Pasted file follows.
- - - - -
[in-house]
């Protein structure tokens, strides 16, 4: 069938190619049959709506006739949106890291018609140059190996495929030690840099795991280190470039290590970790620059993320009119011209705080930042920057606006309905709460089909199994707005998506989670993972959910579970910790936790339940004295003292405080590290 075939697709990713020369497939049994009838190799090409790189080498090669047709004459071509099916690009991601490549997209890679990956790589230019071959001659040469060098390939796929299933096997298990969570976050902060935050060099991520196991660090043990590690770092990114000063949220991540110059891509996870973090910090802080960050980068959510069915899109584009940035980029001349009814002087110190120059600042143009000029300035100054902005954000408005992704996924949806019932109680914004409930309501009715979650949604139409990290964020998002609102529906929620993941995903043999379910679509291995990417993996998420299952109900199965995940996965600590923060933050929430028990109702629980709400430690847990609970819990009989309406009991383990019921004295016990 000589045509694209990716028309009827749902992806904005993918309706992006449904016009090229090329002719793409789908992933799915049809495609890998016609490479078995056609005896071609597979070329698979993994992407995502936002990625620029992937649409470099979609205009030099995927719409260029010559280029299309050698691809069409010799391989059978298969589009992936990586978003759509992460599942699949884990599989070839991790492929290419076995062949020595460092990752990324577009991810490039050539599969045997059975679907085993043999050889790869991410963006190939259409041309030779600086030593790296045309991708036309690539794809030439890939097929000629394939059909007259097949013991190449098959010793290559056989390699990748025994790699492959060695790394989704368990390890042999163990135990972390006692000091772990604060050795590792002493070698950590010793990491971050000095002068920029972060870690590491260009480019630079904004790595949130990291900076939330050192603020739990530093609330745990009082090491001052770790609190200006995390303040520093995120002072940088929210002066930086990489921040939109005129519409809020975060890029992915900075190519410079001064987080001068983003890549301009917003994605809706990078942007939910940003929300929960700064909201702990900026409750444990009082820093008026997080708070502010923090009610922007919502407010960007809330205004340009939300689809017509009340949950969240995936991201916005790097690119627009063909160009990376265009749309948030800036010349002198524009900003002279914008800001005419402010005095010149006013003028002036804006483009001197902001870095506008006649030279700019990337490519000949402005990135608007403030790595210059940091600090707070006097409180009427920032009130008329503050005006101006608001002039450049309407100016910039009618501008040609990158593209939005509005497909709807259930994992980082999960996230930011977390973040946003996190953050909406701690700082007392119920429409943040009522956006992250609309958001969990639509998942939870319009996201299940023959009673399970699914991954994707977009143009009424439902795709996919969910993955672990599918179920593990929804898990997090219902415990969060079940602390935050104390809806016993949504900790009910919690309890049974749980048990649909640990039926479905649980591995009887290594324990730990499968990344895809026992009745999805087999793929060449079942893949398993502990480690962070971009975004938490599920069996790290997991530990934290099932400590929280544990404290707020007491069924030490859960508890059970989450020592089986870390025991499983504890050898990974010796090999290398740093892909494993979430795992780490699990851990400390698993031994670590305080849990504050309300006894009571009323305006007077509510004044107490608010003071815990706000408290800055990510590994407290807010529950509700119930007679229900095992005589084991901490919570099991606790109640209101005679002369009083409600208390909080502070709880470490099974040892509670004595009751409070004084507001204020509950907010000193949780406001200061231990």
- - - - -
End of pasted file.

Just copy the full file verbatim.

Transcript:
[in-house]
């Protein structure tokens, strides 16, 4: 069938190619049959709506006739949106890291018609140059190996495929030690840099795991280190470039290590970790620059993320009119011209705080930042920057606006309905709460089909199994707005998506989670993972959910579970910790936790339940004295003292405080590290 075939697709990713020369497939049994009838190799090409790189080498090669047709004459071509099916690009991601490549997209890679990956790589230019071959001659040469060098390939796929299933096997298990969570976050902060935050060099991520196991660090043990590690770092990114000063949220991540110059891509996870973090910090802080960050980068959510069915899109584009940035980029001349009814002087110190120059600042143009000029300035100054902005954000408005992704996924949806019932109680914004409930309501009715979650949604139409990290964020998002609102529906929620993941995903043999379910679509291995990417993996998420299952109900199965995940996965600590923060933050929430028990109702629980709400430690847990609970819990009989309406009991383990019921004295016990 000589045509694209990716028309009827749902992806904005993918309706992006449904016009090229090329002719793409789908992933799915049809495609890998016609490479078995056609005896071609597979070329698979993994992407995502936002990625620029992937649409470099979609205009030099995927719409260029010559280029299309050698691809069409010799391989059978298969589009992936990586978003759509992460599942699949884990599989070839991790492929290419076995062949020595460092990752990324577009991810490039050539599969045997059975679907085993043999050889790869991410963006190939259409041309030779600086030593790296045309991708036309690539794809030439890939097929000629394939059909007259097949013991190449098959010793290559056989390699990748025994790699492959060695790394989704368990390890042999163990135990972390006692000091772990604060050795590792002493070698950590010793990491971050000095002068920029972060870690590491260009480019630079904004790595949130990291900076939330050192603020739990530093609330745990009082090491001052770790609190200006995390303040520093995120002072940088929210002066930086990489921040939109005129519409809020975060890029992915900075190519410079001064987080001068983003890549301009917003994605809706990078942007939910940003929300929960700064909201702990900026409750444990009082820093008026997080708070502010923090009610922007919502407010960007809330205004340009939300689809017509009340949950969240995936991201916005790097690119627009063909160009990376265009749309948030800036010349002198524009900003002279914008800001005419402010005095010149006013003028002036804006483009001197902001870095506008006649030279700019990337490519000949402005990135608007403030790595210059940091600090707070006097409180009427920032009130008329503050005006101006608001002039450049309407100016910039009618501008040609990158593209939005509005497909709807259930994992980082999960996230930011977390973040946003996190953050909406701690700082007392119920429409943040009522956006992250609309958001969990639509998942939870319009996201299940023959009673399970699914991954994707977009143009009424439902795709996919969910993955672990599918179920593990929804898990997090219902415990969060079940602390935050104390809806016993949504900790009910919690309890049974749980048990649909640990039926479905649980591995009887290594324990730990499968990344895809026992009745999805087999793929060449079942893949398993502990480690962070971009975004938490599920069996790290997991530990934290099932400590929280544990404290707020007491069924030490859960508890059970989450020592089986870390025991499983504890050898990974010796090999290398740093892909494993979430795992780490699990851990400390698993031994670590305080849990504050309300006894009571009323305006007077509510004044107490608010003071815990706000408290800055990510590994407290807010529950509700119930007679229900095992005589084991901490919570099991606790109640209101005679002369009083409600208390909080502070709880470490099974040892509670004595009751409070004084507001204020509950907010000193949780406001200061231990």